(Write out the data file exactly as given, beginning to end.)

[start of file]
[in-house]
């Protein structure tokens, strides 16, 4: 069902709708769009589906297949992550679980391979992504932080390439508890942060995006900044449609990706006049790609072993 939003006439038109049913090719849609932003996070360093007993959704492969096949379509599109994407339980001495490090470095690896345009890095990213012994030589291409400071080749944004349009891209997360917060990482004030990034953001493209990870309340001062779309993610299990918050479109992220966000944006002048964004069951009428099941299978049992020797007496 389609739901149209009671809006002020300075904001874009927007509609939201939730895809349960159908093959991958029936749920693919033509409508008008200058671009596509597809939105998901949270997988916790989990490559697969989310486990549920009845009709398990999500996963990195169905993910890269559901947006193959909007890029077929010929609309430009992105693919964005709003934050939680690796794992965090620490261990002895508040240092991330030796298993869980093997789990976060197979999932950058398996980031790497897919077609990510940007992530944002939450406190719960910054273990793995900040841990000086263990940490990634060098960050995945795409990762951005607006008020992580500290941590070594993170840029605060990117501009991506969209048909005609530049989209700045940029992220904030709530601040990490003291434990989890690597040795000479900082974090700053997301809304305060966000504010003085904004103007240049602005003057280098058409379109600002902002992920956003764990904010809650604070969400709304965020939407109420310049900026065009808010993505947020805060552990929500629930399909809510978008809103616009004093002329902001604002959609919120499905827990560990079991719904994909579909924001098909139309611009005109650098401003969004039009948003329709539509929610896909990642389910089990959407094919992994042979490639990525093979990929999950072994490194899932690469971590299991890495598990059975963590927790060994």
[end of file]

[in-house]
């Protein structure tokens, strides 16, 4: 069902709708769009589906297949992550679980391979992504932080390439508890942060995006900044449609990706006049790609072993 939003006439038109049913090719849609932003996070360093007993959704492969096949379509599109994407339980001495490090470095690896345009890095990213012994030589291409400071080749944004349009891209997360917060990482004030990034953001493209990870309340001062779309993610299990918050479109992220966000944006002048964004069951009428099941299978049992020797007496 389609739901149209009671809006002020300075904001874009927007509609939201939730895809349960159908093959991958029936749920693919033509409508008008200058671009596509597809939105998901949270997988916790989990490559697969989310486990549920009845009709398990999500996963990195169905993910890269559901947006193959909007890029077929010929609309430009992105693919964005709003934050939680690796794992965090620490261990002895508040240092991330030796298993869980093997789990976060197979999932950058398996980031790497897919077609990510940007992530944002939450406190719960910054273990793995900040841990000086263990940490990634060098960050995945795409990762951005607006008020992580500290941590070594993170840029605060990117501009991506969209048909005609530049989209700045940029992220904030709530601040990490003291434990989890690597040795000479900082974090700053997301809304305060966000504010003085904004103007240049602005003057280098058409379109600002902002992920956003764990904010809650604070969400709304965020939407109420310049900026065009808010993505947020805060552990929500629930399909809510978008809103616009004093002329902001604002959609919120499905827990560990079991719904994909579909924001098909139309611009005109650098401003969004039009948003329709539509929610896909990642389910089990959407094919992994042979490639990525093979990929999950072994490194899932690469971590299991890495598990059975963590927790060994």